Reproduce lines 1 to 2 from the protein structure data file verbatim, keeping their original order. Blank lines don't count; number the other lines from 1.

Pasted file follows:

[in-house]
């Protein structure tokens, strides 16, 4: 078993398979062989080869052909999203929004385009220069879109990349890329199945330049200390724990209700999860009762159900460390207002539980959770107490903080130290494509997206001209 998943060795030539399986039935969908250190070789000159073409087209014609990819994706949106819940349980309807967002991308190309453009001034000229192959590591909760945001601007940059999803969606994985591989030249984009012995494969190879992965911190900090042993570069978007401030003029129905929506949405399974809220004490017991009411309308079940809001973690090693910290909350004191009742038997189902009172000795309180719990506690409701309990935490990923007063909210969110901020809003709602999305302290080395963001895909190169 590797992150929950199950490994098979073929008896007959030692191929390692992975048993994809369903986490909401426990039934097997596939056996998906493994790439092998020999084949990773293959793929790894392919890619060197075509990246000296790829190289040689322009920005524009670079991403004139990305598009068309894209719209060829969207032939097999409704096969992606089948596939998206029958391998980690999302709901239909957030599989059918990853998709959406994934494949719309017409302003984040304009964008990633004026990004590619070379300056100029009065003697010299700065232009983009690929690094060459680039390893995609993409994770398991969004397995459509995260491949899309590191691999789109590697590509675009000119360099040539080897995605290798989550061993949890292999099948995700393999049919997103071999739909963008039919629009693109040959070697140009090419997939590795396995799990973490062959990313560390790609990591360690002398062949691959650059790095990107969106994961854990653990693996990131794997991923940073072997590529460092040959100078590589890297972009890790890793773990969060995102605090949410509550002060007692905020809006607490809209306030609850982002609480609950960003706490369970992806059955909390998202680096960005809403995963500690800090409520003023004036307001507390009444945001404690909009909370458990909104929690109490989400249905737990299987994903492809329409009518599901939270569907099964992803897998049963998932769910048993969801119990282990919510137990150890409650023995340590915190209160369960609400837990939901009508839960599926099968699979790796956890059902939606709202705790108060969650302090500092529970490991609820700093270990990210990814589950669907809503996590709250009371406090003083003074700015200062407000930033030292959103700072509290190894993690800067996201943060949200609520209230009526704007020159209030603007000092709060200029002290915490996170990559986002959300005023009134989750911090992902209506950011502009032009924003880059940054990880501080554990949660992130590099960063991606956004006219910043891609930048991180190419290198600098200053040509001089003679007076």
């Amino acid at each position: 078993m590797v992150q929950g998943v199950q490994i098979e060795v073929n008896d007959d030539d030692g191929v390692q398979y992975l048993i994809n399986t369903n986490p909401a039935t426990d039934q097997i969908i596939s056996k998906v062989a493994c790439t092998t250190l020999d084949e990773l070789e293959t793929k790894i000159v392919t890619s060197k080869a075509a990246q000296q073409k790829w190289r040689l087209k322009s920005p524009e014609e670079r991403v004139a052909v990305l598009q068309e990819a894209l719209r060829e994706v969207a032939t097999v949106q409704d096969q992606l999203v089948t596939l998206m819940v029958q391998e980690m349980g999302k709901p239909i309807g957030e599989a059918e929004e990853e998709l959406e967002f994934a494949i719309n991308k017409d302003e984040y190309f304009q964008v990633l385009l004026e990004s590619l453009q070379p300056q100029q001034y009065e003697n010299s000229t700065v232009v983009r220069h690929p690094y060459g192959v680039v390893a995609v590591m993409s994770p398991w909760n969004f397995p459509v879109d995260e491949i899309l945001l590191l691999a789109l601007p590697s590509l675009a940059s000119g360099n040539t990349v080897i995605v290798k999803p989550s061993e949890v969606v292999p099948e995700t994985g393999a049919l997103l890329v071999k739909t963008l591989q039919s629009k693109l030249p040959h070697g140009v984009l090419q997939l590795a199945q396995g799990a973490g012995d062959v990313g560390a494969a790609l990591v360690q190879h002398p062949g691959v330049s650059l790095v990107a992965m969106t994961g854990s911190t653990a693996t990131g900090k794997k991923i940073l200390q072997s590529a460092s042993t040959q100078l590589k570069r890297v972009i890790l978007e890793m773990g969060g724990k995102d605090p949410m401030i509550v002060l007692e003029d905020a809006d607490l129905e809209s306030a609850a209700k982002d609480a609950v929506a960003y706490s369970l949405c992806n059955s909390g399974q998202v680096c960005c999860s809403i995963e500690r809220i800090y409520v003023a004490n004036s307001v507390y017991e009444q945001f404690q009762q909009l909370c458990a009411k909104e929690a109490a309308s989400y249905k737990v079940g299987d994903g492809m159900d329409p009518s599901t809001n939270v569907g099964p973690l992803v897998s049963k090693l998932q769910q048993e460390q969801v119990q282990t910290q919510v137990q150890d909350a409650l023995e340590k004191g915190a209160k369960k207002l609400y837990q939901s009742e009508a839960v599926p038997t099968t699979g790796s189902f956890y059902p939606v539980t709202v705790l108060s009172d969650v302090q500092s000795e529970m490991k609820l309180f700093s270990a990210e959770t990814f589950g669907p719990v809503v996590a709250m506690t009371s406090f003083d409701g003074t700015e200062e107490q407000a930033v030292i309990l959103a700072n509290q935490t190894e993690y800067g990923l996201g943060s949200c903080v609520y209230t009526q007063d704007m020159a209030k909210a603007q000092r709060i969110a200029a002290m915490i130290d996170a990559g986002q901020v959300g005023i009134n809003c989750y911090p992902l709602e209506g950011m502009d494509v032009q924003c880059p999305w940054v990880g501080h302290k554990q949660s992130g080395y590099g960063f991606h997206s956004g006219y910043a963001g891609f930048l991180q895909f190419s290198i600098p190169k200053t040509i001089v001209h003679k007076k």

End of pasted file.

[in-house]
């Protein structure tokens, strides 16, 4: 078993398979062989080869052909999203929004385009220069879109990349890329199945330049200390724990209700999860009762159900460390207002539980959770107490903080130290494509997206001209 998943060795030539399986039935969908250190070789000159073409087209014609990819994706949106819940349980309807967002991308190309453009001034000229192959590591909760945001601007940059999803969606994985591989030249984009012995494969190879992965911190900090042993570069978007401030003029129905929506949405399974809220004490017991009411309308079940809001973690090693910290909350004191009742038997189902009172000795309180719990506690409701309990935490990923007063909210969110901020809003709602999305302290080395963001895909190169 590797992150929950199950490994098979073929008896007959030692191929390692992975048993994809369903986490909401426990039934097997596939056996998906493994790439092998020999084949990773293959793929790894392919890619060197075509990246000296790829190289040689322009920005524009670079991403004139990305598009068309894209719209060829969207032939097999409704096969992606089948596939998206029958391998980690999302709901239909957030599989059918990853998709959406994934494949719309017409302003984040304009964008990633004026990004590619070379300056100029009065003697010299700065232009983009690929690094060459680039390893995609993409994770398991969004397995459509995260491949899309590191691999789109590697590509675009000119360099040539080897995605290798989550061993949890292999099948995700393999049919997103071999739909963008039919629009693109040959070697140009090419997939590795396995799990973490062959990313560390790609990591360690002398062949691959650059790095990107969106994961854990653990693996990131794997991923940073072997590529460092040959100078590589890297972009890790890793773990969060995102605090949410509550002060007692905020809006607490809209306030609850982002609480609950960003706490369970992806059955909390998202680096960005809403995963500690800090409520003023004036307001507390009444945001404690909009909370458990909104929690109490989400249905737990299987994903492809329409009518599901939270569907099964992803897998049963998932769910048993969801119990282990919510137990150890409650023995340590915190209160369960609400837990939901009508839960599926099968699979790796956890059902939606709202705790108060969650302090500092529970490991609820700093270990990210990814589950669907809503996590709250009371406090003083003074700015200062407000930033030292959103700072509290190894993690800067996201943060949200609520209230009526704007020159209030603007000092709060200029002290915490996170990559986002959300005023009134989750911090992902209506950011502009032009924003880059940054990880501080554990949660992130590099960063991606956004006219910043891609930048991180190419290198600098200053040509001089003679007076």